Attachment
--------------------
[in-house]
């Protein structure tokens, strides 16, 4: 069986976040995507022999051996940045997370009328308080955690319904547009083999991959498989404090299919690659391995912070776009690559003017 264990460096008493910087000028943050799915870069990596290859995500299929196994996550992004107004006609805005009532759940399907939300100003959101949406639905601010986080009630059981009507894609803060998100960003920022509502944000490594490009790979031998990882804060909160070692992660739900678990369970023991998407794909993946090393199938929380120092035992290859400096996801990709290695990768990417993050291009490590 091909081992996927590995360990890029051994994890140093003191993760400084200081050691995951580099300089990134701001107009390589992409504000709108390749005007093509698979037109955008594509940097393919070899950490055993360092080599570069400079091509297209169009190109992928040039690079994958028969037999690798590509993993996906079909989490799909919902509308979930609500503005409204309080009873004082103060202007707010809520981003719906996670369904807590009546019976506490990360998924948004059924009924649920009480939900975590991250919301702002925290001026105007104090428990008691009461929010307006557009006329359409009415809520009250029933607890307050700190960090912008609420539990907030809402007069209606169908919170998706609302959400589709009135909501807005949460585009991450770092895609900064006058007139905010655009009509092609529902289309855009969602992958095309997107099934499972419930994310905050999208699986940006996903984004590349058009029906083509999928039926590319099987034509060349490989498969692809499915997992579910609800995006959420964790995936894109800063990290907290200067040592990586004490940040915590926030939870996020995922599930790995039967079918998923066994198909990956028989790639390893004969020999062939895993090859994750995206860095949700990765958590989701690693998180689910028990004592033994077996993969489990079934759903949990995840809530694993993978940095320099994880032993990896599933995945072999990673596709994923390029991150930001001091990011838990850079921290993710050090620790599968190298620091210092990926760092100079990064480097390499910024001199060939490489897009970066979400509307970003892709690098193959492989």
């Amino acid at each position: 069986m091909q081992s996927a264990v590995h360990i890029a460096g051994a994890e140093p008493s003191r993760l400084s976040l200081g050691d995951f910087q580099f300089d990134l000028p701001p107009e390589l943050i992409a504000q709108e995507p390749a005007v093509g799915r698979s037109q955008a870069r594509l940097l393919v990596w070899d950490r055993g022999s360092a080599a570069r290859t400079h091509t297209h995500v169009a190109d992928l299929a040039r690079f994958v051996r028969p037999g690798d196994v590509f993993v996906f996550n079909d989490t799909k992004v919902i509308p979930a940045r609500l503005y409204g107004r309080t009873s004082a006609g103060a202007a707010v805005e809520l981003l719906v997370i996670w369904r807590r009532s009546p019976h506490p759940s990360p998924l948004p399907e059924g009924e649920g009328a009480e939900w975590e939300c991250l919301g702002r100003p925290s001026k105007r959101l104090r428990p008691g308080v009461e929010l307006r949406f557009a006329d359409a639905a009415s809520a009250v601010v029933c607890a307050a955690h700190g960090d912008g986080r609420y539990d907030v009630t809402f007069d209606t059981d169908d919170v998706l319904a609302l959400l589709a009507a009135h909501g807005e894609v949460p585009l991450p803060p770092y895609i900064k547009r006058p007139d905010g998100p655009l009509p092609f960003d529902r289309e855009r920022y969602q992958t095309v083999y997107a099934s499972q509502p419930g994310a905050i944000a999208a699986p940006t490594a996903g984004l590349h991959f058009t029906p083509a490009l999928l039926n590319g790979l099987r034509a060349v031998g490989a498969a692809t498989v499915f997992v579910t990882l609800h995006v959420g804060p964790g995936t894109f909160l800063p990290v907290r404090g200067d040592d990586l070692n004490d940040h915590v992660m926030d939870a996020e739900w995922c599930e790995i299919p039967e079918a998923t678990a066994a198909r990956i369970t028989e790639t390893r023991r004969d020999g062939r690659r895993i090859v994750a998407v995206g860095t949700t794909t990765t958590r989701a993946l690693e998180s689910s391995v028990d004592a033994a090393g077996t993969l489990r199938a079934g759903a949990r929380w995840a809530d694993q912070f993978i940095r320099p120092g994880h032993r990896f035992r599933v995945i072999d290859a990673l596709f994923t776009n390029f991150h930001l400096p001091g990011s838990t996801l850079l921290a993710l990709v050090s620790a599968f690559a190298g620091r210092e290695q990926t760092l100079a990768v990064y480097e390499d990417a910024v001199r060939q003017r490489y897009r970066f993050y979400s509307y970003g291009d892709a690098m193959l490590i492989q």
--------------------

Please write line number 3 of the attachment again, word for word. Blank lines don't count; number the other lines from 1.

């Amino acid at each position: 069986m091909q081992s996927a264990v590995h360990i890029a460096g051994a994890e140093p008493s003191r993760l400084s976040l200081g050691d995951f910087q580099f300089d990134l000028p701001p107009e390589l943050i992409a504000q709108e995507p390749a005007v093509g799915r698979s037109q955008a870069r594509l940097l393919v990596w070899d950490r055993g022999s360092a080599a570069r290859t400079h091509t297209h995500v169009a190109d992928l299929a040039r690079f994958v051996r028969p037999g690798d196994v590509f993993v996906f996550n079909d989490t799909k992004v919902i509308p979930a940045r609500l503005y409204g107004r309080t009873s004082a006609g103060a202007a707010v805005e809520l981003l719906v997370i996670w369904r807590r009532s009546p019976h506490p759940s990360p998924l948004p399907e059924g009924e649920g009328a009480e939900w975590e939300c991250l919301g702002r100003p925290s001026k105007r959101l104090r428990p008691g308080v009461e929010l307006r949406f557009a006329d359409a639905a009415s809520a009250v601010v029933c607890a307050a955690h700190g960090d912008g986080r609420y539990d907030v009630t809402f007069d209606t059981d169908d919170v998706l319904a609302l959400l589709a009507a009135h909501g807005e894609v949460p585009l991450p803060p770092y895609i900064k547009r006058p007139d905010g998100p655009l009509p092609f960003d529902r289309e855009r920022y969602q992958t095309v083999y997107a099934s499972q509502p419930g994310a905050i944000a999208a699986p940006t490594a996903g984004l590349h991959f058009t029906p083509a490009l999928l039926n590319g790979l099987r034509a060349v031998g490989a498969a692809t498989v499915f997992v579910t990882l609800h995006v959420g804060p964790g995936t894109f909160l800063p990290v907290r404090g200067d040592d990586l070692n004490d940040h915590v992660m926030d939870a996020e739900w995922c599930e790995i299919p039967e079918a998923t678990a066994a198909r990956i369970t028989e790639t390893r023991r004969d020999g062939r690659r895993i090859v994750a998407v995206g860095t949700t794909t990765t958590r989701a993946l690693e998180s689910s391995v028990d004592a033994a090393g077996t993969l489990r199938a079934g759903a949990r929380w995840a809530d694993q912070f993978i940095r320099p120092g994880h032993r990896f035992r599933v995945i072999d290859a990673l596709f994923t776009n390029f991150h930001l400096p001091g990011s838990t996801l850079l921290a993710l990709v050090s620790a599968f690559a190298g620091r210092e290695q990926t760092l100079a990768v990064y480097e390499d990417a910024v001199r060939q003017r490489y897009r970066f993050y979400s509307y970003g291009d892709a690098m193959l490590i492989q």